Thursday, 4 April 2019

Will Pakistan be happy if Modi returns to power?

In a campaign speech, Prime Minister Narendra Modi thundered that Pakistan would be happy in case he is removed by an electoral verdict from power. As is his wont, he was implying that those who vote against his party are doing the handiwork of Pakistan, an enemy state. They are Pakistani agents, who naturally deserve to ‘go to Pakistan’ for their ‘anti-national’ act of voting against his return to power.

His logic is that since he is strong on defence, Pakistan would not like to see him re-elected, preferring instead traditional pusillanimity in the Indian leadership. A strong man at the helm would deal them the required blows from time to time as Mr. Modi has done with his claim of three surgical strikes – on land, through the air and in space in the form of a deterring anti-satellite (A-Sat) test.

Displacing Modi would be music to Pakistani ears and that of its ‘deep state’ constituting the army and the intelligence agency, supported by jihadist formations. To Modi, those who vote against him would please the Pakistani establishment. The subtext is that doing the Pakistani bidding, even if unwarily, would amount to treason – dissent and sedition being synonyms these days – now that Modi has revealed Pakistani expectations.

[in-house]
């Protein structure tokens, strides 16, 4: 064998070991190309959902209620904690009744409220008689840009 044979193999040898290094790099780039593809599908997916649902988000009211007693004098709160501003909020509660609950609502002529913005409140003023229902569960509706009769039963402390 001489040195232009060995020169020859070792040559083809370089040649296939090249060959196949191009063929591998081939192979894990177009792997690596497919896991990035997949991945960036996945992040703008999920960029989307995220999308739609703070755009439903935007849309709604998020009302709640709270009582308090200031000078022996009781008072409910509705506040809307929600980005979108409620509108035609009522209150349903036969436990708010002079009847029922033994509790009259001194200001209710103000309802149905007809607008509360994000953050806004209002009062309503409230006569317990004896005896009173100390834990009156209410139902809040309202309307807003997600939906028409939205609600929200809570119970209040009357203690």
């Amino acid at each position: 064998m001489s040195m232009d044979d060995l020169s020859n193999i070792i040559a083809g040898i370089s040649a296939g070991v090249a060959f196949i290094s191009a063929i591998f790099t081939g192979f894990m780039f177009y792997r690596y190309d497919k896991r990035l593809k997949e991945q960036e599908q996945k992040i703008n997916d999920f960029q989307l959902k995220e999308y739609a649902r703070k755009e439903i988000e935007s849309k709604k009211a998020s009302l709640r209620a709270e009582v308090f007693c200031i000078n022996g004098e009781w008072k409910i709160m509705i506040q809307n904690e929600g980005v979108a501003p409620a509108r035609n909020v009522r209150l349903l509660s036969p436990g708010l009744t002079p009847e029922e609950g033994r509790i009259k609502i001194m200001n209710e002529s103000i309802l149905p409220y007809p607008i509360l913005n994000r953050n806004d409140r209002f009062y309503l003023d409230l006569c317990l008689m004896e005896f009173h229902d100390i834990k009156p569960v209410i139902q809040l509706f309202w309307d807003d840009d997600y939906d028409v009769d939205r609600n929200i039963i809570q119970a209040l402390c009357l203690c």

Is Modi right? Would Pakistani minders be pleased with an election outcome that sees him banished from 7, Lok Kalyan Marg?

Absent a ‘wave’ as in 2014 - observed by the political leader from the Deccan, Asaduddin Owaisi - there are jitters in the ruling party, best evidenced by the two ‘surgical strikes’ – Balakot and the A-Sat test. It also is reason for the polarising rhetoric orchestrated by no less than the occupant of the high prime ministerial office, Narendra Modi. Therefore, it is quite unnecessary to dissect his invective while on the campaign trail, even if the campaign has nothing to do with it since he is a genuine believer in himself, the first bhakt so to speak.

Nevertheless, to fact check Modi is useful, first, to ascertain if his claim to being strong on defence is valid, and, second, if that makes Pakistan quake in its boots.

Modi’s claim to three surgical strikes serves as a starting point. The first one – conducted across the Line of Control in the wake of Uri - was based on two preceding trans-border raids in the north east into Myanmar in 2015 and the following year. The 2015 raid was hyped up and the commanding general was later elevated as army chief. A similar operation the following year was downplayed by the then commander in the east, who was summarily overlooked for the post of chief for his temerity to deny the ruling party an opportunity for grandstanding on security.